The article describes in wincing detail the welfare cost of breeding dogs with flat faces.
In many breeds the aim has been to get flat-faced dogs and this has been achieved by selection for a shortened skull and muzzle. This head type – the brachycephalic head – is not to be considered as a normal variation but is the result of a human intention to consolidate desired physical characteristics which are expressions of a genetic mutation.
Even with the selected breeding for this trait, dogs are produced with a spectrum of characteristics, including individuals having practically no nose at all. Strongly connected to the flat face characteristics is the development of malformations in the airways including pinched nostrils, elongated and thickened palate, hypertrophic and/or collapsing walls of the trachea and bronchi which cause obstructions for the flow of air. The degree of breathing impairment is varying. The brachycephalic breeds also manifest a disturbed thermoregulation capacity.Let's just pull out one of those sentences again:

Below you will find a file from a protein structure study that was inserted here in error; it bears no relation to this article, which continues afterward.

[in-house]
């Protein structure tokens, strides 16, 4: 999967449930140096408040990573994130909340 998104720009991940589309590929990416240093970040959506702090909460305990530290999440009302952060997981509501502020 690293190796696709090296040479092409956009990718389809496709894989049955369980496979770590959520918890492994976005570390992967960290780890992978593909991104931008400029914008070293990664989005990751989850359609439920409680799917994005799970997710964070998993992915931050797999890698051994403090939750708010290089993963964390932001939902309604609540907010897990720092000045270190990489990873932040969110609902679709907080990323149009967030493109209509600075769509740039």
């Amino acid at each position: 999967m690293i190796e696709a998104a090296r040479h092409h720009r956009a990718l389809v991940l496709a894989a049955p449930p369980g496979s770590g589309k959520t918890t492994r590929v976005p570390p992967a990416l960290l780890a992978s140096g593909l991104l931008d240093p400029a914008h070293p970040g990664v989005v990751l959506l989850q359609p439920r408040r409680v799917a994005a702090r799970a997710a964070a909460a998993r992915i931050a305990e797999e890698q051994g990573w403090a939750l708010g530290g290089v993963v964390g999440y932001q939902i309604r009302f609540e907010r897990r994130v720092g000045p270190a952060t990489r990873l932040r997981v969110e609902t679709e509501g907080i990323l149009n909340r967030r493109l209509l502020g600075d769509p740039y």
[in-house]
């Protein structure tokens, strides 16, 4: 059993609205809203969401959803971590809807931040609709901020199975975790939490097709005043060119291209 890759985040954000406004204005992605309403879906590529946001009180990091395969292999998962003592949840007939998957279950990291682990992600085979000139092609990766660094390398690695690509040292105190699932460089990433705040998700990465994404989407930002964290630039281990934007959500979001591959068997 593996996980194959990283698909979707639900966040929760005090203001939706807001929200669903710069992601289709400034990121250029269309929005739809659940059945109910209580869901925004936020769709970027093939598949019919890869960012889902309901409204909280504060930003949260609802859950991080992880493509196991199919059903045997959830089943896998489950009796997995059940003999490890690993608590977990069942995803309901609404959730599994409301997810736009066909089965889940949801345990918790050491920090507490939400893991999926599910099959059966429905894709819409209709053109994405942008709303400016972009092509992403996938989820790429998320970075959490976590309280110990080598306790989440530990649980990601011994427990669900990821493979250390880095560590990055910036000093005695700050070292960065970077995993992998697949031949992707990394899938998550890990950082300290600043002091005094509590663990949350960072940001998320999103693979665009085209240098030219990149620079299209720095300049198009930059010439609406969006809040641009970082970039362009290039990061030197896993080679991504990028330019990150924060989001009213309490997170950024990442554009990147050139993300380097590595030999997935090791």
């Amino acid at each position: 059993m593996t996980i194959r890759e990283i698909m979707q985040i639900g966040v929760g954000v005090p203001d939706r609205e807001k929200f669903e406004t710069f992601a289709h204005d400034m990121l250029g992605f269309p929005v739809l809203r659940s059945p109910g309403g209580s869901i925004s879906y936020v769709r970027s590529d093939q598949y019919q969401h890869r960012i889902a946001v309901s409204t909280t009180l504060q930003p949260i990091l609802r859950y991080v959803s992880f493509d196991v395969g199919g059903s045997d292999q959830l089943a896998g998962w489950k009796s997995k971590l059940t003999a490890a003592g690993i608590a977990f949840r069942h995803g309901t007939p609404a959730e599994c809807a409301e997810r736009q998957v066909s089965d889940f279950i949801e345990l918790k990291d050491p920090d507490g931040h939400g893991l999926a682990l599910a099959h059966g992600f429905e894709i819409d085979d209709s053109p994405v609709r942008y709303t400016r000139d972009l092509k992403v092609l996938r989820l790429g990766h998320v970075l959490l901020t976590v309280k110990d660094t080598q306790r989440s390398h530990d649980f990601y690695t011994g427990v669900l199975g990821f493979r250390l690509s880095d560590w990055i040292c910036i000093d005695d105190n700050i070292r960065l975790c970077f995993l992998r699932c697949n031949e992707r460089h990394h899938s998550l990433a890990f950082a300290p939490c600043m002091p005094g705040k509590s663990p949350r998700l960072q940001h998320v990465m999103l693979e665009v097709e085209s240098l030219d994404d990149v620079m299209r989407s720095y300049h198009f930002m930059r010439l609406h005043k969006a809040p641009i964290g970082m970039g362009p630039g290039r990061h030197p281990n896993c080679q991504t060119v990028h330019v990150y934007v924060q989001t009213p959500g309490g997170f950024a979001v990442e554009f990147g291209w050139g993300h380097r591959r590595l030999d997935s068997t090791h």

Brachycephalic animals are all, to at least some degree, affected by lifelong breathing problems which are particularly pronounced under conditions of elevated environmental temperature and during increased physical activity when insufficient airway capacity hinders an adequate gas exchange. Attacks of evidently laboured breathing with respiratory distress, snoring and snuffling are the most common clinical signs which in the most serious cases might develop into apnoea, loss of consciousness, collapse and even death.
"Brachycephalic animals are all, to at least some degree, affected by lifelong breathing problems..."
Not some - all of them. And for their whole lives.
We did that.
Read the whole article here.